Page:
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Nil by inheritance

The government's new main residence allowance is not the catch-all solution to inheritance tax, warns Kate Johnson

11 August 2015

July’s Summer Budget was the first all Conservative Budget in 19 years, and it brought some surprises and some long-awaited announcements. One such announcement was a change to the inheritance tax nil rate band (NRB).

Although there were plans for the NRB to be increased to £350,000 by 2010, these plans were set aside during the recession and the band has been fixed at £325,000 since 2009. Before then it had been increased most years, and three years was the longest there had ever been without an increase. This, together with inflation, particularly in the housing market, has been pushing more and more estates over the NRB and into the realms of inheritance tax charged at 40 per cent.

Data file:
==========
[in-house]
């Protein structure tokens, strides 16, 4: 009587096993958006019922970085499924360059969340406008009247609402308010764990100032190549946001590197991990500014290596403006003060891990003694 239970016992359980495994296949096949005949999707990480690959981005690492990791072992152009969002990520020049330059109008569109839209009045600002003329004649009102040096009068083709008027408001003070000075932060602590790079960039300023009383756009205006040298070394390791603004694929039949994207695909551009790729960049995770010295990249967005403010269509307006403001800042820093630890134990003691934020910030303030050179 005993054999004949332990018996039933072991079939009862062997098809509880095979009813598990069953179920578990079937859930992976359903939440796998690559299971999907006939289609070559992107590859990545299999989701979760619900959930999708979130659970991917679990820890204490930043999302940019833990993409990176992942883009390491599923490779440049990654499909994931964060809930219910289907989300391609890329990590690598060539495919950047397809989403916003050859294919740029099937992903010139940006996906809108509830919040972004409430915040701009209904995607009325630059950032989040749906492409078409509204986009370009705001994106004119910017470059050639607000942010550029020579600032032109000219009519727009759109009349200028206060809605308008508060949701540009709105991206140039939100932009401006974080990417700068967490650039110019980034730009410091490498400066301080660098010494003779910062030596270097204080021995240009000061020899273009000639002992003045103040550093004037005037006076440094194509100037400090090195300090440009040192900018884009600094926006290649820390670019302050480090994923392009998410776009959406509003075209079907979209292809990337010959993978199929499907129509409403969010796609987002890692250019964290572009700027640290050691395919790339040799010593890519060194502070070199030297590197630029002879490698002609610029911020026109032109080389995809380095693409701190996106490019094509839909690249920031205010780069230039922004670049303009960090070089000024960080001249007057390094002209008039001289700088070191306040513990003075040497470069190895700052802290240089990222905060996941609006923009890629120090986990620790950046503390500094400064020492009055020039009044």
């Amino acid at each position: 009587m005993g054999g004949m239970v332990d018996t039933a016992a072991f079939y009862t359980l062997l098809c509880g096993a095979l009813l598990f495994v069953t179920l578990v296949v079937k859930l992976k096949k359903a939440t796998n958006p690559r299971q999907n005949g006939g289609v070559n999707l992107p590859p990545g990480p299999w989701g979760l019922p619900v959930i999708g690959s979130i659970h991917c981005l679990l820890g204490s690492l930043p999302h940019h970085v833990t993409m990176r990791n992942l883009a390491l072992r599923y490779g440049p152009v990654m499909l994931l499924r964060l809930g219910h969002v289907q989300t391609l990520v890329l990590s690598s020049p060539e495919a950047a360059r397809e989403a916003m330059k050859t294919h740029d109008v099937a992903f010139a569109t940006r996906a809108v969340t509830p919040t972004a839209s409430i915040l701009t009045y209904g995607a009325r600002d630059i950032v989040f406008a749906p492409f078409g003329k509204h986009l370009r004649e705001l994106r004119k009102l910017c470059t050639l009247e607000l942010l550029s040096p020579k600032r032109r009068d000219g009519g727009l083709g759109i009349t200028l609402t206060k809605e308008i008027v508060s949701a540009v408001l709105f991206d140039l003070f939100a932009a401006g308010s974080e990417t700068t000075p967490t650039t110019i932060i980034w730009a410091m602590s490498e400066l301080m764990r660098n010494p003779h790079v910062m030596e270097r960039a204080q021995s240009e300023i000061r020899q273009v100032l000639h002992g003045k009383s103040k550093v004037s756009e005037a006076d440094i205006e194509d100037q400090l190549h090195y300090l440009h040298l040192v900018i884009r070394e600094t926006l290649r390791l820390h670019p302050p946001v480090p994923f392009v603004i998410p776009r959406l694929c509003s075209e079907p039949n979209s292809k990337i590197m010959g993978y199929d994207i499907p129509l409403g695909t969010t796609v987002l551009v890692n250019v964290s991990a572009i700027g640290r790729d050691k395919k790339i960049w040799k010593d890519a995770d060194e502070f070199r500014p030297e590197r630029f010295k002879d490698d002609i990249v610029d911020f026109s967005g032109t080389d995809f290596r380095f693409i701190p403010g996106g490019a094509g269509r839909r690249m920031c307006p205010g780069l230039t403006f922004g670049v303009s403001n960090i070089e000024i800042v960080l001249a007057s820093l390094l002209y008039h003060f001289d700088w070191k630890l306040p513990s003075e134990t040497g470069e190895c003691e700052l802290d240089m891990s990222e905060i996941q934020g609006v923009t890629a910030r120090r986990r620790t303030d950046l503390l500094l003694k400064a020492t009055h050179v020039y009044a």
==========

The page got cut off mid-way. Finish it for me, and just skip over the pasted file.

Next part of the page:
The transferable NRB, introduced in 2007, allows spouses to pass any unused part of each of their bands between themselves. Previously it was lost if it was not used. As most spouses leave their estates to each other on the first death, and transfers between spouses ar...

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